Summer of the Supermoons

Celestial -

Summer of the Supermoons

By: Autumn Grey

 

Are you one of the many people (like me) who spaced out and completely missed the extraordinary super moon on July 3rd? Or perhaps you're the type to want to "collect them all" and want to load up the car and drive out to the countryside for each and every one? Well fellow space-cases and lunar enthusiasts - you're in luck! There are THREE more supermoons coming up and, fingers crossed, you'll be in the know so you can get out there and go see them!

But before we get too ahead of ourselves, what exactly is a supermoon anyway? 

 

What is a supermoon?

Supermoons occur when the Moon reaches its full phase at the closest point to Earth in its elliptical orbit, known as perigee. Due to this proximity, supermoons appear slightly larger and brighter than regular full moons, resulting in a truly mesmerizing experience for observers. According to eclipse expert and retired NASA astrophysicist Fred Espanak, during the July 3rd 'Buck Moon', the moon was just 224,895 miles from Earth in comparison to its average distance of around 238,000 miles.

 

Why are supermoons significant to astronomers? 

Supermoons offer astronomers a unique opportunity to study our celestial neighbor up close. The increased brightness and apparent size allow for detailed observations of the Moon's surface features, such as craters, mountains, and lava plains. Researchers can utilize this phenomenon to gather valuable data, including precise measurements and high-resolution imagery, aiding in the understanding of lunar geology and its historical evolution.

In addition, the study of supermoons helps refine our knowledge of the Moon's orbit and gravitational interaction with Earth. By analyzing the Moon's behavior during perigee, scientists can further refine models of lunar motion, enhancing our understanding of the broader dynamics of our solar system.

 

Do the supermoons have any significance for astrology?

Astrologers believe that supermoons possess unique energetic qualities that can influence our emotions, experiences, and spiritual growth. The amplified lunar energy during these events is said to heighten intuition, enhance dream activity, and promote a sense of introspection and emotional awareness.

Supermoons are often associated with increased tides, which astrologers relate to the ebb and flow of human emotions. It is believed that these powerful lunar energies can help illuminate unresolved emotions, facilitating personal growth and transformation. Many individuals find it an opportune time for meditation, intention setting, and connecting with their inner selves.

 

So when are the dates of the supermoons?

The first of the supermoons, the Buck Moon, was on July 3. The second, the Sturgeon Moon, will be on August 1, and the third on August 31 which is known as a Blue Moon. The fourth and last supermoon of 2023, the Harvest Moon, will be on September 29, 2023. The Harvest Moon will be a particularly special event for moon watchers, according to Space.com, as it will see the moon at its closest during this "supermoon summer" period, at just 222,043 miles away!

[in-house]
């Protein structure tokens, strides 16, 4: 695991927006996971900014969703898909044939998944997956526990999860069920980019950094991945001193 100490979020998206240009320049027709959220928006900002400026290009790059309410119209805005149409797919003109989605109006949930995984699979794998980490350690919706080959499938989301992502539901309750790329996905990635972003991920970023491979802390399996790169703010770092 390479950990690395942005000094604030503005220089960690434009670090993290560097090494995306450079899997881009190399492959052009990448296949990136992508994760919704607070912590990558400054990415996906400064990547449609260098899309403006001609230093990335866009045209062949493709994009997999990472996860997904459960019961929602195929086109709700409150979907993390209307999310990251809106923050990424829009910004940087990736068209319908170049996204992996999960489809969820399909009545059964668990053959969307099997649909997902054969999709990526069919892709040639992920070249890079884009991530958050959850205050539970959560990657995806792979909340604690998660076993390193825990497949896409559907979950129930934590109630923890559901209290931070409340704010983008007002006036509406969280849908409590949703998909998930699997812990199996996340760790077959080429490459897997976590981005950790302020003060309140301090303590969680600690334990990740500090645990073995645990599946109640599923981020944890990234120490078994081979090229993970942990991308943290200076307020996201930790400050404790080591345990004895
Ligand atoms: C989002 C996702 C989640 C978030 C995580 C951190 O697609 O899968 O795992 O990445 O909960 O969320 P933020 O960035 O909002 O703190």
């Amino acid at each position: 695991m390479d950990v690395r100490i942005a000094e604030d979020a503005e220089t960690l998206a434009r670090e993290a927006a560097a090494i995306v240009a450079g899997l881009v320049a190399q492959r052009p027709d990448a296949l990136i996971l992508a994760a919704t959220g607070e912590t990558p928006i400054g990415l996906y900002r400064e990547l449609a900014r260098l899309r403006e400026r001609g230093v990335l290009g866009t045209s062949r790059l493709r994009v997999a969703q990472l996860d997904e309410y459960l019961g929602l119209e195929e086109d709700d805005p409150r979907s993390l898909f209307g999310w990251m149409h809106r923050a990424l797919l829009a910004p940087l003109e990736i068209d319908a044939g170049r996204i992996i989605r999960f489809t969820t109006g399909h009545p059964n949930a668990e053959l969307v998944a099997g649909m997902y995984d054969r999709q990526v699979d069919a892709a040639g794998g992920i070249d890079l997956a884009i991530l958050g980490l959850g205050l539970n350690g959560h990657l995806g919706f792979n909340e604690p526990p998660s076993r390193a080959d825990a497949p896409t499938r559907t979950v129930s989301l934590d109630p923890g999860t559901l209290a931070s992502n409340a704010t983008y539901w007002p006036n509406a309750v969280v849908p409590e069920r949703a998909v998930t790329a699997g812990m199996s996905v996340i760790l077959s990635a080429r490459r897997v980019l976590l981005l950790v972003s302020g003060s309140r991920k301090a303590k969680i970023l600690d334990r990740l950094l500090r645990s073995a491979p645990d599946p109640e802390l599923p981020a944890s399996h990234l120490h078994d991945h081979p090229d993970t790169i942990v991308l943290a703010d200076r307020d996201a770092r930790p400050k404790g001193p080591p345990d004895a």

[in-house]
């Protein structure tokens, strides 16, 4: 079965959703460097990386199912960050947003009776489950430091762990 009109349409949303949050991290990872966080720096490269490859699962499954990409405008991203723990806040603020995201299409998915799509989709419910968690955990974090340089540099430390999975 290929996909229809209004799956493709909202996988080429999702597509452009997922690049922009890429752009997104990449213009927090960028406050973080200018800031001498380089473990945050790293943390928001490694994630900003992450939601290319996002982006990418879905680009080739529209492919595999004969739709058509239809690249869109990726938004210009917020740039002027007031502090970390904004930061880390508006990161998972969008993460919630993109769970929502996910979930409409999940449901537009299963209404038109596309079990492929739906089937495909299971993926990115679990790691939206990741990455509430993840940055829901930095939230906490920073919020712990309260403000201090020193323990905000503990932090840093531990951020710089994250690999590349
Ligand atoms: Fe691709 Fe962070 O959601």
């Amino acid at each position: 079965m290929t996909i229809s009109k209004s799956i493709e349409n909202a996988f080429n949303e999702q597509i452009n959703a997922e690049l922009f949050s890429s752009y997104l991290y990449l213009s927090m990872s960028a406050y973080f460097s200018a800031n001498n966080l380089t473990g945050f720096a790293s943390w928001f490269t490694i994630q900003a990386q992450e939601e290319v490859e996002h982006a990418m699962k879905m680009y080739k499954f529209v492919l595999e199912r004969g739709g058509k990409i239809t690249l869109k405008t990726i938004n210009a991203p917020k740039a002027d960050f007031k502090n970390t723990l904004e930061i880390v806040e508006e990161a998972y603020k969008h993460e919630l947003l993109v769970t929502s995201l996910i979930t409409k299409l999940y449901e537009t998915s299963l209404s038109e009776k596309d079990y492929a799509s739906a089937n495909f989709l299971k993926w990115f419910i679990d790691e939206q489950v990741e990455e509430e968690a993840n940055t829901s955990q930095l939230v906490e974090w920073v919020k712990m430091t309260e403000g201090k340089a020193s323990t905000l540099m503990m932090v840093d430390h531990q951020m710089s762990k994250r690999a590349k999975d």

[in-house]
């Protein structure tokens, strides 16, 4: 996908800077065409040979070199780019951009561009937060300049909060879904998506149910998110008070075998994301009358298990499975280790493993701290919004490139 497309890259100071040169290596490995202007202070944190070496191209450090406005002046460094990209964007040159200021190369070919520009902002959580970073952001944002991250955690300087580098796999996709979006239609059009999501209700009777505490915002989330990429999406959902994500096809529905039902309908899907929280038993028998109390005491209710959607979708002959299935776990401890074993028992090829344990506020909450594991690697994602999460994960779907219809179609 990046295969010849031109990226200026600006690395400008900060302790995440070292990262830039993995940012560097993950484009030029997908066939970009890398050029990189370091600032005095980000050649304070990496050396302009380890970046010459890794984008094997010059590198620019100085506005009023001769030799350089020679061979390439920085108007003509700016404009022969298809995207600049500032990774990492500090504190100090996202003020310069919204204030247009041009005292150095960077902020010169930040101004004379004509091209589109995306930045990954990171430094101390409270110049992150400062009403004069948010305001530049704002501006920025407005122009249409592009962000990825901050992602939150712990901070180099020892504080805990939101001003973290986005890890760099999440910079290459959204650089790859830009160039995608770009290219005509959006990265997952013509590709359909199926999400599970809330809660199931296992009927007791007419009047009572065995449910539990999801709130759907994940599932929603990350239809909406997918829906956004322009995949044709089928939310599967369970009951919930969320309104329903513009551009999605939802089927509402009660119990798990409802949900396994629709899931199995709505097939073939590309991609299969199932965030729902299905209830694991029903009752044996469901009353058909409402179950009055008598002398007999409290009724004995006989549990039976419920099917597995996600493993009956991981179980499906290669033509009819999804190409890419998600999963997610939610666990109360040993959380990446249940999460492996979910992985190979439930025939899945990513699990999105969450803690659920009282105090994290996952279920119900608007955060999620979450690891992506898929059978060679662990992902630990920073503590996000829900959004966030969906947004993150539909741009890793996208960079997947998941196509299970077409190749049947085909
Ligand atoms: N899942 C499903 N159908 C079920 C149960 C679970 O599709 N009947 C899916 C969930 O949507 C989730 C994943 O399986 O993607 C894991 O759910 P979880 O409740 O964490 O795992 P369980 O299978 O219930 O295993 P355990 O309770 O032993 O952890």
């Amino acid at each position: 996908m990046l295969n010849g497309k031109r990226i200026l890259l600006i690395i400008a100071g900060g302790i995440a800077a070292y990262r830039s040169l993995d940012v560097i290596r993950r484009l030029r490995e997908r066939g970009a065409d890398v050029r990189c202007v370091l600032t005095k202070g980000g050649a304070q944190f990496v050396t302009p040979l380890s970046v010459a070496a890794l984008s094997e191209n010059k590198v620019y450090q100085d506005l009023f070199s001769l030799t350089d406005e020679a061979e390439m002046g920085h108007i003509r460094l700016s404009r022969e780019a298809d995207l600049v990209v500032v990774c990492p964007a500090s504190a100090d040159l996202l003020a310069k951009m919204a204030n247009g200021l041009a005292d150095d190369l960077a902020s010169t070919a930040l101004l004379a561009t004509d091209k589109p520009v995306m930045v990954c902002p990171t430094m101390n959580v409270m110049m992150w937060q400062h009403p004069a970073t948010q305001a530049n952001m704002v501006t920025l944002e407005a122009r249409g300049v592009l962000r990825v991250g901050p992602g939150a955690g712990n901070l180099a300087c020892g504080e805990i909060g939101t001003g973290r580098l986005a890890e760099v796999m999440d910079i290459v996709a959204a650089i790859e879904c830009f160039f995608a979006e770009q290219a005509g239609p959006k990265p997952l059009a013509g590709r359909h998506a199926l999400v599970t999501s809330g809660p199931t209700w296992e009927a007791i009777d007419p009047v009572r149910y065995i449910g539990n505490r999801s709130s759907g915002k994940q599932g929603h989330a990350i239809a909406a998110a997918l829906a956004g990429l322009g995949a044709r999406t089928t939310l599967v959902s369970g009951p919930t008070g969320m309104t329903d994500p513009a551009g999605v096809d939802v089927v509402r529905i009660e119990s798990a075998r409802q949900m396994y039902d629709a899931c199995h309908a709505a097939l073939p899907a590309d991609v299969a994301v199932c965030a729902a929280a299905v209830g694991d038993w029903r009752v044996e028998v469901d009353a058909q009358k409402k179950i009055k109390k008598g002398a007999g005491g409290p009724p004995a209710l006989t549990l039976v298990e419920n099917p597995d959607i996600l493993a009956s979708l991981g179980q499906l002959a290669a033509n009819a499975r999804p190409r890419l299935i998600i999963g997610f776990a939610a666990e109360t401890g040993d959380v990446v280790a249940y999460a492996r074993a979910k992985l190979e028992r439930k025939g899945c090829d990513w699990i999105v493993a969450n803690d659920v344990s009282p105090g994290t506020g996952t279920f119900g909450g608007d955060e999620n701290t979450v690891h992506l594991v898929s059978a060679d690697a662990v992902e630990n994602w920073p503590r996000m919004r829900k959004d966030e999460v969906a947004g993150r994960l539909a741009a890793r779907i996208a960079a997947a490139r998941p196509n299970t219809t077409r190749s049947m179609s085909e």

What are the significance of the names?

Since civilization began, humans have been giving names to celestial events, and the current supermoons are no different. For the July Buck Moon, the name derived from the traditions of Native American tribes. They named this moon after the male deer, commonly known as a buck, which would begin to grow its new antlers around that time of the year. For the Sturgeon Moon, well that comes from the Old Farmer's Almanac, first published in the United States in 1792. It was given this nickname because it was typically when the largest catches of sturgeon were made in North America. When it comes to the Blue Moon, however, that gets a bit trickier. The term "once in a blue moon" is used to signify something that doesn't happen very often, well this particular moon, which is the second full moon in August, really does happen "once in a blue moon" as months usually only have one full moon, not two. Then last but not least we have the Harvest Moon in September, named such because back in the olden days before electricity, farmers used the light of the moon to harvest their crops well into the night.

 

How to fully appreciate a supermoon

To fully appreciate the magnificence of a supermoon, it's best to find a location away from bright city lights. Seek out a spot with an unobstructed view of the horizon, such as a hilltop or open field, and make sure to bring binoculars or a telescope to see all the valleys and craters! Keen photographers will want a sturdy tripod and a good zoom lens in order to capture the opulence of our planet's nearest celestial body.

 

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